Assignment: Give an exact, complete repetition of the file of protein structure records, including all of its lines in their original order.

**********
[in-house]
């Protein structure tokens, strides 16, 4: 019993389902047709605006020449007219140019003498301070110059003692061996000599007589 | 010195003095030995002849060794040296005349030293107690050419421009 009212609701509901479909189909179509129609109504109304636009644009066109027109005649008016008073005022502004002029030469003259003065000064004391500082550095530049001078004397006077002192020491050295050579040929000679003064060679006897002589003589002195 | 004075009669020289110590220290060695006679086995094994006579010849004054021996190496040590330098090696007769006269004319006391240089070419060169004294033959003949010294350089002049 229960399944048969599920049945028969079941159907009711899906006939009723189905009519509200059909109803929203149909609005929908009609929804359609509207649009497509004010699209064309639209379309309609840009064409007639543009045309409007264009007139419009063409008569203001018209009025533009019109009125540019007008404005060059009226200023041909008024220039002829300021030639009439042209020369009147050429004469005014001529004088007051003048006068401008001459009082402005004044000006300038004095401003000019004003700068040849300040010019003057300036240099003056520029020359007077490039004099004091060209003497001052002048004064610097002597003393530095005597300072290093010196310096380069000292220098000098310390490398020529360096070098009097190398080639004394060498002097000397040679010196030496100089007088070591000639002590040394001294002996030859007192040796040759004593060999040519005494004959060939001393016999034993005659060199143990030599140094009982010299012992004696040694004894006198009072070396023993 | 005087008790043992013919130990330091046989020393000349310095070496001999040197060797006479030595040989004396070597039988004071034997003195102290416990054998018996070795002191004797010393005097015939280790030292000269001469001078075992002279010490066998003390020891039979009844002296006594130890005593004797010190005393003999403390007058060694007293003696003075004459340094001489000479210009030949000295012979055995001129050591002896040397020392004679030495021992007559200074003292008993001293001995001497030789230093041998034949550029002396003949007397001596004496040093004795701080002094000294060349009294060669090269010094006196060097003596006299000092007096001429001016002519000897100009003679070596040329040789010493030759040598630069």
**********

[in-house]
């Protein structure tokens, strides 16, 4: 019993389902047709605006020449007219140019003498301070110059003692061996000599007589 | 010195003095030995002849060794040296005349030293107690050419421009 009212609701509901479909189909179509129609109504109304636009644009066109027109005649008016008073005022502004002029030469003259003065000064004391500082550095530049001078004397006077002192020491050295050579040929000679003064060679006897002589003589002195 | 004075009669020289110590220290060695006679086995094994006579010849004054021996190496040590330098090696007769006269004319006391240089070419060169004294033959003949010294350089002049 229960399944048969599920049945028969079941159907009711899906006939009723189905009519509200059909109803929203149909609005929908009609929804359609509207649009497509004010699209064309639209379309309609840009064409007639543009045309409007264009007139419009063409008569203001018209009025533009019109009125540019007008404005060059009226200023041909008024220039002829300021030639009439042209020369009147050429004469005014001529004088007051003048006068401008001459009082402005004044000006300038004095401003000019004003700068040849300040010019003057300036240099003056520029020359007077490039004099004091060209003497001052002048004064610097002597003393530095005597300072290093010196310096380069000292220098000098310390490398020529360096070098009097190398080639004394060498002097000397040679010196030496100089007088070591000639002590040394001294002996030859007192040796040759004593060999040519005494004959060939001393016999034993005659060199143990030599140094009982010299012992004696040694004894006198009072070396023993 | 005087008790043992013919130990330091046989020393000349310095070496001999040197060797006479030595040989004396070597039988004071034997003195102290416990054998018996070795002191004797010393005097015939280790030292000269001469001078075992002279010490066998003390020891039979009844002296006594130890005593004797010190005393003999403390007058060694007293003696003075004459340094001489000479210009030949000295012979055995001129050591002896040397020392004679030495021992007559200074003292008993001293001995001497030789230093041998034949550029002396003949007397001596004496040093004795701080002094000294060349009294060669090269010094006196060097003596006299000092007096001429001016002519000897100009003679070596040329040789010493030759040598630069």